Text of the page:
A Visible Darkness


Eddie knew he was invisible. He’d known it forever. He had seen himself disappear day after day, year after year.

They could all see him when he was young, back when he was a target. The ones who called him Fat Albert or Donkey Kong when he walked to the bus stop. The ones who would hold out their arms and puff up their cheeks and waddle. He’d hang his head, roll up his already thick shoulders and say nothing. He heard the words. He knew the grins in their faces, marked the golden chains around their necks, recognized all the logos, all the shoes.

They thought he was an idiot, too dumb to know who did what to who. Too stupid to know who was the owner and who was owned. But Eddie watched everything and everybody. He kept his head down, but his eyes were always cutting, this way and that. No one saw what he saw, every day and especially at night.

It was at night when Eddie first started to become invisible. Since he was twelve or thirteen he’d been roaming the night streets, and he’d always known every alley cut-through, every neighborhood fence, every streetlight shadow. Before long he knew without thinking about it; the timing on the traffic light at Twenty-fourth and Sunrise, when the last spray of summer sun came cutting through the empty lot of the rundown shopping center, when the streetlights flickered on and when the Blue Goose Beer Saloon closed and they brought out the last plastic barrel of garbage and leftovers.

In the dark Eddie knew where the dogs were kept and which ones he could feed raw meat scraps through the chain link and talk sweet and low to until they hummed and growled their own low throat noise back to him. Eddie’s skin was darker than most of the others, and that’s why he thought he could stand there, late at night in the shadows of a ficus tree or Bartrum’s Junkyard fence, and stare into the bluish glow of someone’s living room and never be noticed. When he was young, he did get caught. Old Man Jackson or Ms. Stone would come outside and yell from their porch, “Boy, get your self outta there and get on home. You ain’t got no bidness out here now.” And he would. Just walk away with no response. Just hunch up his shoulders and go.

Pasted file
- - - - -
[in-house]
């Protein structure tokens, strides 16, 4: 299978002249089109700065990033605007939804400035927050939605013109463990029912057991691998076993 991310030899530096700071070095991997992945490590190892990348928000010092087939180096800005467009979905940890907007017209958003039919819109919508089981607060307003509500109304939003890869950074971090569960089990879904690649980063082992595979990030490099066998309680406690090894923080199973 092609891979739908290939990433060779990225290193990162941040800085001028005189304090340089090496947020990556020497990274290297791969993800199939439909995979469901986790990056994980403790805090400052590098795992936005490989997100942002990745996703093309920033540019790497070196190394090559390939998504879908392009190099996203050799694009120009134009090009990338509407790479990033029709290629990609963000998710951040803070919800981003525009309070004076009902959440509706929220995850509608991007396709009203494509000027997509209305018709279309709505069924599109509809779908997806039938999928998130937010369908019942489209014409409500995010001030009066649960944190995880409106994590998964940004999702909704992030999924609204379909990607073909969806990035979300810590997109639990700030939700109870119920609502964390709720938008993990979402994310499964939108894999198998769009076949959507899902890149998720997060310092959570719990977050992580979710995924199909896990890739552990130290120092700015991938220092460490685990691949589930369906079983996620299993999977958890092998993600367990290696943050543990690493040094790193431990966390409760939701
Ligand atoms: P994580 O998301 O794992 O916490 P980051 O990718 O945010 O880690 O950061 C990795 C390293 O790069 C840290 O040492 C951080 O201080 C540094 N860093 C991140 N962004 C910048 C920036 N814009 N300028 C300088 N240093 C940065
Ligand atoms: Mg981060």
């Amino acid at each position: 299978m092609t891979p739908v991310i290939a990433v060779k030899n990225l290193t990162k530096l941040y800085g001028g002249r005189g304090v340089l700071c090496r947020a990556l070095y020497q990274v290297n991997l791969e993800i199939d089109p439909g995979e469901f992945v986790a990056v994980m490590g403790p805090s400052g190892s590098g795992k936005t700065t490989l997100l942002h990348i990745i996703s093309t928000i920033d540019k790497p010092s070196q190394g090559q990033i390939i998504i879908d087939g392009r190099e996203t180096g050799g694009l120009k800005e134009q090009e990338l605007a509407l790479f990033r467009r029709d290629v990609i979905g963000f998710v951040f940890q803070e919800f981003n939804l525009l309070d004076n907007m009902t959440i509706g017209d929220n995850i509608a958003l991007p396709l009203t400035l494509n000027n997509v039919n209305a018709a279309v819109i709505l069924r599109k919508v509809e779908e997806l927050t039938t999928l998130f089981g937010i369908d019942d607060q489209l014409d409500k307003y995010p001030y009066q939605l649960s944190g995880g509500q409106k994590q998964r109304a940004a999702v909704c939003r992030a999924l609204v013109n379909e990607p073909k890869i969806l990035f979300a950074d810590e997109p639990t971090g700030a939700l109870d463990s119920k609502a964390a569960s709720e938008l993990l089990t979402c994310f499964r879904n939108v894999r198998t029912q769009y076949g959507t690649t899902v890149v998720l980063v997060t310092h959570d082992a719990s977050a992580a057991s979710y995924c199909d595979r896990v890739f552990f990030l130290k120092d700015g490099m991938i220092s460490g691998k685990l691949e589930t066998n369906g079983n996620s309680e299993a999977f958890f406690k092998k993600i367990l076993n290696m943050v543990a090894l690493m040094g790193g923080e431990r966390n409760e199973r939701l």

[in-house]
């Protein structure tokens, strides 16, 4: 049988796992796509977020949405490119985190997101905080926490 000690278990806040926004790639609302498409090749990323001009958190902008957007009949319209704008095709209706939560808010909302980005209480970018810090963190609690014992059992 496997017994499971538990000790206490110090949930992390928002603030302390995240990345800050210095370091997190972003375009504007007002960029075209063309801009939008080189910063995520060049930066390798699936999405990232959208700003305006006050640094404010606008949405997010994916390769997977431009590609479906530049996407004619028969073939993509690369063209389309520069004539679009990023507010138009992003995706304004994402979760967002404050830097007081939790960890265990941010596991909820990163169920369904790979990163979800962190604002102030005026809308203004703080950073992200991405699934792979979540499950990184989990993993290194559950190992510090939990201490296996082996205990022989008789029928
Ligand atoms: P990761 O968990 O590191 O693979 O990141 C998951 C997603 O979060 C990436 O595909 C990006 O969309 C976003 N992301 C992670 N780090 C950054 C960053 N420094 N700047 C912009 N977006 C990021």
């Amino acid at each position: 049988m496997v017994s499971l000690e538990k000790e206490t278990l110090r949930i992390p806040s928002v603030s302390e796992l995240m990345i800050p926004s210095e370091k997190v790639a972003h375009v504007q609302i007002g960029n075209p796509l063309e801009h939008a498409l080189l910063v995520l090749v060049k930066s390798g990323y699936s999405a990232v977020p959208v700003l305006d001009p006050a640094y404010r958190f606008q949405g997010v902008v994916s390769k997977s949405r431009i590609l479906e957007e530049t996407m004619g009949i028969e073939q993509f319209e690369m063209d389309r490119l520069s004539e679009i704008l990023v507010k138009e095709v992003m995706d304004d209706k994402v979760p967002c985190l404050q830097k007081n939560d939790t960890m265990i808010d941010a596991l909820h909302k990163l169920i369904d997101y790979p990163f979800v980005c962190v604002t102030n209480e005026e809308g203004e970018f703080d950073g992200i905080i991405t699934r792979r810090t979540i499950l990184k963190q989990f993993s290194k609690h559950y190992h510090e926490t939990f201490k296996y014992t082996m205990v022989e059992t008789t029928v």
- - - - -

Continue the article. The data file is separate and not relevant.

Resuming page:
When he quit school Eddie started hanging in the streets in the daytime. At fifteen he’d already grown into a big, thick man’s body. He wore the same dark T-shirt and dungarees nearly every day. His “workin’ ” clothes he called them. He walked everywhere he went. He never rode the bus. His mother never owned a car.

At some point he got hold of an abandoned shopping cart, sun flashing off chromed-up wire mesh, plastic handle name of Winn- Dixie. He would fill it with whatever pleased him: scrap metal and aluminum cans for profit, blankets and old coats for warmth, whiskey and wine bottles for company. He would push his cart through the alleys and streets and keep it next to him on the benches when he sat and everyone else got up and moved away.

Eddie would watch them all. People on their way to work. Mothers on their way to the clinic, kids in tow. Girls giggling and whispering secrets to each other. But soon, year after year, they stopped watching him. In time, Eddie became less than a neighborhood blemish. In time, he was a simple fact of life, a shuffling nothing.

Since they could not see him,